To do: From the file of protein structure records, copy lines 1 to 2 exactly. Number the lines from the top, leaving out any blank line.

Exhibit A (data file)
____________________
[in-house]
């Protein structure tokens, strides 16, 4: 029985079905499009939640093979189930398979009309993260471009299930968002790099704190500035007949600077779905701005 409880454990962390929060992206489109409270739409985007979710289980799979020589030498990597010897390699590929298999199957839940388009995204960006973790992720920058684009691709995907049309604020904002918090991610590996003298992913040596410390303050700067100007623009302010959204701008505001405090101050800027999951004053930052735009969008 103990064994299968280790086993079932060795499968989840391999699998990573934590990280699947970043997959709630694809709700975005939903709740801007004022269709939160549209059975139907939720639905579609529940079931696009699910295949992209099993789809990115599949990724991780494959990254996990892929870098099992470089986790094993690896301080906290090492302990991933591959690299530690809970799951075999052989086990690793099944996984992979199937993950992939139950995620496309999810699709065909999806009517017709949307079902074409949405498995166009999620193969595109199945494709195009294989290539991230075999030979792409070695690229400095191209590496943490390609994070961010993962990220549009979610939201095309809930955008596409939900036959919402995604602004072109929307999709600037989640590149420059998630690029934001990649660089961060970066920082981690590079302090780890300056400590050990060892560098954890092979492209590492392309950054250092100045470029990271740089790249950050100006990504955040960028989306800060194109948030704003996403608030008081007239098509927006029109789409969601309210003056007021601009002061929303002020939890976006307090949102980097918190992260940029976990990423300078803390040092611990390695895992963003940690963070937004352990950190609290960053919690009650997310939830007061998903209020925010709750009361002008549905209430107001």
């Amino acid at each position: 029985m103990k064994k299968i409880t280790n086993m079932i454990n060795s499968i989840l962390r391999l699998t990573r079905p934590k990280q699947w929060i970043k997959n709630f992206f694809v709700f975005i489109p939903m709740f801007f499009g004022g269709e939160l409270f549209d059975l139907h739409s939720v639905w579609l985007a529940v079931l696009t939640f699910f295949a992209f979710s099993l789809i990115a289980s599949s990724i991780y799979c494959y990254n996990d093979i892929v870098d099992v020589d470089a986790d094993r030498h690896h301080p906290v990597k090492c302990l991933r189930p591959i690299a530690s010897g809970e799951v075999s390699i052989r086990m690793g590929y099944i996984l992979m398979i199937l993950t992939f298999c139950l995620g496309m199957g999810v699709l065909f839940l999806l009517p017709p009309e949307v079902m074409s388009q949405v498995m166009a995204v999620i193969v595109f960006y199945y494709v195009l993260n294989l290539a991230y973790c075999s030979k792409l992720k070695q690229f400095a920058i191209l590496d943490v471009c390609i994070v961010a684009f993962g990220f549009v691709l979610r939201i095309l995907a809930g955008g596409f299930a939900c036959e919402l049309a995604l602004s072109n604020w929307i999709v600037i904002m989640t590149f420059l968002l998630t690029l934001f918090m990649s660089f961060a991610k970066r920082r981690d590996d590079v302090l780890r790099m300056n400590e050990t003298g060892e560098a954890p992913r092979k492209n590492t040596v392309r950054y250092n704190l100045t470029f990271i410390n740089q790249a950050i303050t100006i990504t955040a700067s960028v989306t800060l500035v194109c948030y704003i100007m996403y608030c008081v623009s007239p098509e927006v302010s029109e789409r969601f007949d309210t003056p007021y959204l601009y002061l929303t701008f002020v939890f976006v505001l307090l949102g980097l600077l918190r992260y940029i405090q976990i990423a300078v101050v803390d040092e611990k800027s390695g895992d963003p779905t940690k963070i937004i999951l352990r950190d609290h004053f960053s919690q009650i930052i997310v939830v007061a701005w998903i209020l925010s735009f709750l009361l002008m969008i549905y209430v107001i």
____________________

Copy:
[in-house]
């Protein structure tokens, strides 16, 4: 029985079905499009939640093979189930398979009309993260471009299930968002790099704190500035007949600077779905701005 409880454990962390929060992206489109409270739409985007979710289980799979020589030498990597010897390699590929298999199957839940388009995204960006973790992720920058684009691709995907049309604020904002918090991610590996003298992913040596410390303050700067100007623009302010959204701008505001405090101050800027999951004053930052735009969008 103990064994299968280790086993079932060795499968989840391999699998990573934590990280699947970043997959709630694809709700975005939903709740801007004022269709939160549209059975139907939720639905579609529940079931696009699910295949992209099993789809990115599949990724991780494959990254996990892929870098099992470089986790094993690896301080906290090492302990991933591959690299530690809970799951075999052989086990690793099944996984992979199937993950992939139950995620496309999810699709065909999806009517017709949307079902074409949405498995166009999620193969595109199945494709195009294989290539991230075999030979792409070695690229400095191209590496943490390609994070961010993962990220549009979610939201095309809930955008596409939900036959919402995604602004072109929307999709600037989640590149420059998630690029934001990649660089961060970066920082981690590079302090780890300056400590050990060892560098954890092979492209590492392309950054250092100045470029990271740089790249950050100006990504955040960028989306800060194109948030704003996403608030008081007239098509927006029109789409969601309210003056007021601009002061929303002020939890976006307090949102980097918190992260940029976990990423300078803390040092611990390695895992963003940690963070937004352990950190609290960053919690009650997310939830007061998903209020925010709750009361002008549905209430107001």